WRITING PROGRAMS

Sam Wallman is the 2022 Maria Pallotta-Chiarolli Writing Fellow

We are proud to announce Sam Wallman as the recipient of the 2022 Maria Pallotta Chiarolli Fellowship.

October 19, 2022

Centre for Stories is delighted to announce Sam Wallman as the recipient of the 2022 Maria Pallotta-Chiarolli Fellowship for Writers.

Sam Wallman is a comics-journalist, writer and illustrator based primarily in Melbourne on unceded Wurundjeri country.  His comics-journalism has been published in The Age, Internazionale, The New York Times, Overland Literary Journal, The Lifted Brow, The Guardian, SBS and ABC.

He was nominated for three Walkley Awards for pieces of comics-journalism (2014–2016).  His collaborative piece, At Work in Our Detention Centres: A Guard’s Story won the ‘Australian Human Rights Award’ (Media category) (2014).

In 2016, Scribe approached Sam about writing a book, which ultimately became Our Members Be Unlimited: his first book, a 256-page comic about the history and promise of collective action through unions. Our Members Be Unlimited  won support from national and international unions,necessitating a reprint even before its official publication date in June this year. It has been published in New Zealand, the US, Canada and the United Kingdom.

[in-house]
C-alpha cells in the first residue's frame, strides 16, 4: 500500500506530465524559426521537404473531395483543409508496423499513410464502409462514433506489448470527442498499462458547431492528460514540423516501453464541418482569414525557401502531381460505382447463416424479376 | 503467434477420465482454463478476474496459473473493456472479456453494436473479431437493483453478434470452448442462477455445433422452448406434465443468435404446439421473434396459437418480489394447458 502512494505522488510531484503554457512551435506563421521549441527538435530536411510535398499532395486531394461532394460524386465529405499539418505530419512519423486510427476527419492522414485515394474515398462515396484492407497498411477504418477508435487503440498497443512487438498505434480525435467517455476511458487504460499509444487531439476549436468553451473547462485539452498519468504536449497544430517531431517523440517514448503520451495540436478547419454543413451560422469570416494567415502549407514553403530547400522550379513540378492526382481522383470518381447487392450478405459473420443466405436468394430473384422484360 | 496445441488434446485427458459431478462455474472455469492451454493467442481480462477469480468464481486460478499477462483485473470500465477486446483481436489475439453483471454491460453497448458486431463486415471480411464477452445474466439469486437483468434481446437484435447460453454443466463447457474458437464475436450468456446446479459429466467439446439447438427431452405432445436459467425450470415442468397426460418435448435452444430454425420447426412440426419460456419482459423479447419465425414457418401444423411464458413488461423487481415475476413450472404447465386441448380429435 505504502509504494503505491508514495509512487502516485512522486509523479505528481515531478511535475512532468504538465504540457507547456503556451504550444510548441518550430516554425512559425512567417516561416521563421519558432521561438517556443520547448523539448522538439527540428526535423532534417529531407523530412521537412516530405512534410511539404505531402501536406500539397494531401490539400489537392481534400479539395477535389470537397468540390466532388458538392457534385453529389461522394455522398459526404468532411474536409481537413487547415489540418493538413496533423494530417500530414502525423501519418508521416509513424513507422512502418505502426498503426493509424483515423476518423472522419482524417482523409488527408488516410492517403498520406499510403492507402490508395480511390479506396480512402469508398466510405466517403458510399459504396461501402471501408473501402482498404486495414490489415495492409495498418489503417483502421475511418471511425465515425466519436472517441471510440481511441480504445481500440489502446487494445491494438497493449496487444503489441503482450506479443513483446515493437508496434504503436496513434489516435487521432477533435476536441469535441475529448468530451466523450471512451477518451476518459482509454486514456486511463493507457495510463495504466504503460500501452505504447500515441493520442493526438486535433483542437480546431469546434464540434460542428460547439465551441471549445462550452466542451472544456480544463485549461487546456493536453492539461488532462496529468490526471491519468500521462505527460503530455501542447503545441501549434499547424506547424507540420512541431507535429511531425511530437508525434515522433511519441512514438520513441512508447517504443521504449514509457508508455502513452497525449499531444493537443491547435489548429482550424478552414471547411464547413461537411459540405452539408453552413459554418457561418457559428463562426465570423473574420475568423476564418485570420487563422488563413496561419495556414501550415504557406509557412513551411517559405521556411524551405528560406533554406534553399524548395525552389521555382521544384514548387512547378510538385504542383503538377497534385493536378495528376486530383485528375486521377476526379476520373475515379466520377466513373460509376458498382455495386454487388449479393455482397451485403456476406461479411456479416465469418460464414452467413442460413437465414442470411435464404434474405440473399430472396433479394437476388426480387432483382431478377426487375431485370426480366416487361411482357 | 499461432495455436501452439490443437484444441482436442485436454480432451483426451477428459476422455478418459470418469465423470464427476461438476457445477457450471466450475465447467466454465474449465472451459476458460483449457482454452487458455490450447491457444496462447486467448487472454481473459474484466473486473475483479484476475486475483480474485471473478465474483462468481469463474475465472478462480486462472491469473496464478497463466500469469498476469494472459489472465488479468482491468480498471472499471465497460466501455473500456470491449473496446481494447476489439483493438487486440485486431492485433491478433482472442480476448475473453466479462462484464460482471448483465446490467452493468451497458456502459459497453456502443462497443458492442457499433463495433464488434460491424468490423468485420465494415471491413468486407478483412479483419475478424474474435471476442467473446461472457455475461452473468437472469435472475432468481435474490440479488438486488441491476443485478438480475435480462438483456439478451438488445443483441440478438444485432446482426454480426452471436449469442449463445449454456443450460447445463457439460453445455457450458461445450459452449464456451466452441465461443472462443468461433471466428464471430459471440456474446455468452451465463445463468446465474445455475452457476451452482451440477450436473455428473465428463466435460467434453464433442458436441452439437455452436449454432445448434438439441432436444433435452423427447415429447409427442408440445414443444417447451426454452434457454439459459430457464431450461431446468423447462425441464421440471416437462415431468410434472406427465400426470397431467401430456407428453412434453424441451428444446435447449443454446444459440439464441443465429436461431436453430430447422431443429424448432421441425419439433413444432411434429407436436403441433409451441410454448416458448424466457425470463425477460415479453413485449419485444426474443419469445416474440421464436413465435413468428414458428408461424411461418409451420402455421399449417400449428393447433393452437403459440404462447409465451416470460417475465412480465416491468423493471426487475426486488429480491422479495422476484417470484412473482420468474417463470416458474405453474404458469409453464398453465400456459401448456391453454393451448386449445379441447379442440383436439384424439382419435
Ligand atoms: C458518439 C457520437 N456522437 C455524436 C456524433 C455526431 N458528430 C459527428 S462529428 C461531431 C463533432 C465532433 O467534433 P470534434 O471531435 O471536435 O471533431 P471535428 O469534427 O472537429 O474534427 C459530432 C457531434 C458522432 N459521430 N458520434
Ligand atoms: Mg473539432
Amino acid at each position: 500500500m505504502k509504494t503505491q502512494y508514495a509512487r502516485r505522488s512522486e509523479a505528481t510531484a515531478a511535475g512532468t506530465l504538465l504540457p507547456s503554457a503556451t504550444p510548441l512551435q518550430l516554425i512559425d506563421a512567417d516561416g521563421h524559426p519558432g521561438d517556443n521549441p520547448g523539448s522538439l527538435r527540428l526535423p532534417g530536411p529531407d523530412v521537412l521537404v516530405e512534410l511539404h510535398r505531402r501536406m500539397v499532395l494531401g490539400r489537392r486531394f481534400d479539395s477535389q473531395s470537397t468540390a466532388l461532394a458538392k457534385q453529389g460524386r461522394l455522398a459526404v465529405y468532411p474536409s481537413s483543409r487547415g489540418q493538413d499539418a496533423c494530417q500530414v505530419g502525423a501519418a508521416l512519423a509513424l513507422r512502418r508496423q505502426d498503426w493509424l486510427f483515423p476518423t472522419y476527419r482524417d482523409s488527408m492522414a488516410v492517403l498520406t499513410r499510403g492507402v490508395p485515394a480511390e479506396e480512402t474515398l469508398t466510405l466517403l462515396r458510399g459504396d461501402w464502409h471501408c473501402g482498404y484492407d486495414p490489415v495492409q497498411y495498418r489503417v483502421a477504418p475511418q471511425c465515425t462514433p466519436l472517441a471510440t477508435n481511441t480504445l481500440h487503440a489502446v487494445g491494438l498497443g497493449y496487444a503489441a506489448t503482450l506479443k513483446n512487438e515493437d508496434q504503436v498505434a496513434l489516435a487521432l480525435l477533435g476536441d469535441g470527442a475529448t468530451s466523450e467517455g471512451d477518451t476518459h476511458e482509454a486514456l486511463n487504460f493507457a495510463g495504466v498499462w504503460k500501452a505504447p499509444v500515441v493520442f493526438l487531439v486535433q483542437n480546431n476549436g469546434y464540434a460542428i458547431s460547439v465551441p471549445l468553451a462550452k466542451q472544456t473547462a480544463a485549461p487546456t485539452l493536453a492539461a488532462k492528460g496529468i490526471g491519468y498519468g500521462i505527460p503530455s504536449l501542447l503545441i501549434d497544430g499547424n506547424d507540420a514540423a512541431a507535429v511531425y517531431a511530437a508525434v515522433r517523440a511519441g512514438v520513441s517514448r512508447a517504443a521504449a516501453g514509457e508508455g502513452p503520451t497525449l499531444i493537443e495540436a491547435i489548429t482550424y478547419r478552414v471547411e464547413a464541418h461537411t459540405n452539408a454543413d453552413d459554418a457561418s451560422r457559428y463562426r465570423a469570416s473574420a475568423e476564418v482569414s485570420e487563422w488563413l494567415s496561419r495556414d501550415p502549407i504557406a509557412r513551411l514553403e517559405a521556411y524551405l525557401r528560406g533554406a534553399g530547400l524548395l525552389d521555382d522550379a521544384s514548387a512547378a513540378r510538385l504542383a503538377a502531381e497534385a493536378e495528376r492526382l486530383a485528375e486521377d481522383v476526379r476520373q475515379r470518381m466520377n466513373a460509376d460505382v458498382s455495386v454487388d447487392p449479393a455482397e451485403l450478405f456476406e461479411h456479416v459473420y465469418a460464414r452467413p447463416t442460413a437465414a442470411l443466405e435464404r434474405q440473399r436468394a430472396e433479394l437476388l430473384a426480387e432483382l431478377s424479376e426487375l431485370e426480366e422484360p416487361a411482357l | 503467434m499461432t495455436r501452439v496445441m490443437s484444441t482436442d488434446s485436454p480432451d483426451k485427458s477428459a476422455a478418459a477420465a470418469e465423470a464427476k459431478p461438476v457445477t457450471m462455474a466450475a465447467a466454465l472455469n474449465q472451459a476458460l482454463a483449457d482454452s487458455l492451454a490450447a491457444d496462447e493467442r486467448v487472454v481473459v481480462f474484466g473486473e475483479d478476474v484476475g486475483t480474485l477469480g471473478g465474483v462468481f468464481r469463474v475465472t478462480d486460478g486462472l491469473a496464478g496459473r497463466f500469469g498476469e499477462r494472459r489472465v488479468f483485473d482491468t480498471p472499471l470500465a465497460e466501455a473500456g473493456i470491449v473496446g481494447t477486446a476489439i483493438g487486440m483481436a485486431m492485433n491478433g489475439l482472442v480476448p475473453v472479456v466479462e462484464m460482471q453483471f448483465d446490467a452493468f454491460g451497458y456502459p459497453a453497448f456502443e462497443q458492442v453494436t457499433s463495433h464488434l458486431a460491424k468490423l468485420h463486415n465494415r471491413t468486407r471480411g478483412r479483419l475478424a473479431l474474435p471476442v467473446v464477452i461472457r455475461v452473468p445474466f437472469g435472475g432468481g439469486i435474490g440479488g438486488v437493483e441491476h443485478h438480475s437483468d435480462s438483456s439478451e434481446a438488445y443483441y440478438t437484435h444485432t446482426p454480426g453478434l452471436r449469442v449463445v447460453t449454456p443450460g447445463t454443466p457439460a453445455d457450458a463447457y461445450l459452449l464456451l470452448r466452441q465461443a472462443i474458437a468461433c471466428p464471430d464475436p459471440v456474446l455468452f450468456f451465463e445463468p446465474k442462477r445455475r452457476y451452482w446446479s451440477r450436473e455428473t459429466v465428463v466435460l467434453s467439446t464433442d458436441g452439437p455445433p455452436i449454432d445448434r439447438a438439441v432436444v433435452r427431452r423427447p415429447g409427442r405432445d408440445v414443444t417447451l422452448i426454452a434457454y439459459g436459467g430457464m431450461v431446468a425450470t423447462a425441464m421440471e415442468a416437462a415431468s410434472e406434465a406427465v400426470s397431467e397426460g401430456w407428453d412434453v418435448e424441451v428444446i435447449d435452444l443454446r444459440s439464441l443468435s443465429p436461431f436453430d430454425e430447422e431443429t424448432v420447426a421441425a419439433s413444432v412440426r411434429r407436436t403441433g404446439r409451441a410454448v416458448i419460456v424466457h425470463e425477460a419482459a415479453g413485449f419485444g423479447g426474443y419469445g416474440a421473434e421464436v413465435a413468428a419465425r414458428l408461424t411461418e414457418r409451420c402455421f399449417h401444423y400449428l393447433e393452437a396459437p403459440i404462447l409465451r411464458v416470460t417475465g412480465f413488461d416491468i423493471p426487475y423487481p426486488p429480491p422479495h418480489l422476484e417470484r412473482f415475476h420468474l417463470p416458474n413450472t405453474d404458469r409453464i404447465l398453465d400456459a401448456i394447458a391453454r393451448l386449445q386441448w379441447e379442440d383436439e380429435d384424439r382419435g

Sam is the co-founder of the Workers Art Collective (2018–ongoing), he covered the 2016 U.S. Presidential Election for American, Australia and Italian media outlets, covered the 2015 ‘Refugee Crisis’ in Eastern Europe for American, Australia and Italian media outlets and established an activist artists and writers studio in the North Tower of Victorian Trades Hall (2013–ongoing).

Sam will take up his fellowship in the first quarter of 2023. He will be working on his second book, a collaboration with Walkley Award winning journalist and Guardian columnist Jeff Sparrow. The working title is ’12 Rules for Strife’. a long-form comic, exploring different principles that might guide political organising within social movements.  Judges John Ryan, Sisonke Msimang and Brooke Dunnell said that Sam’s application speaks to his body of work which is distinctive and deeply informed by the personal: all of it coheres around the practice of social justice through art. His new project, his second long form work, a kind of ‘intersectional grassroots activist handbook’, is timely.


To find out more about Sam Wallman visit his website.

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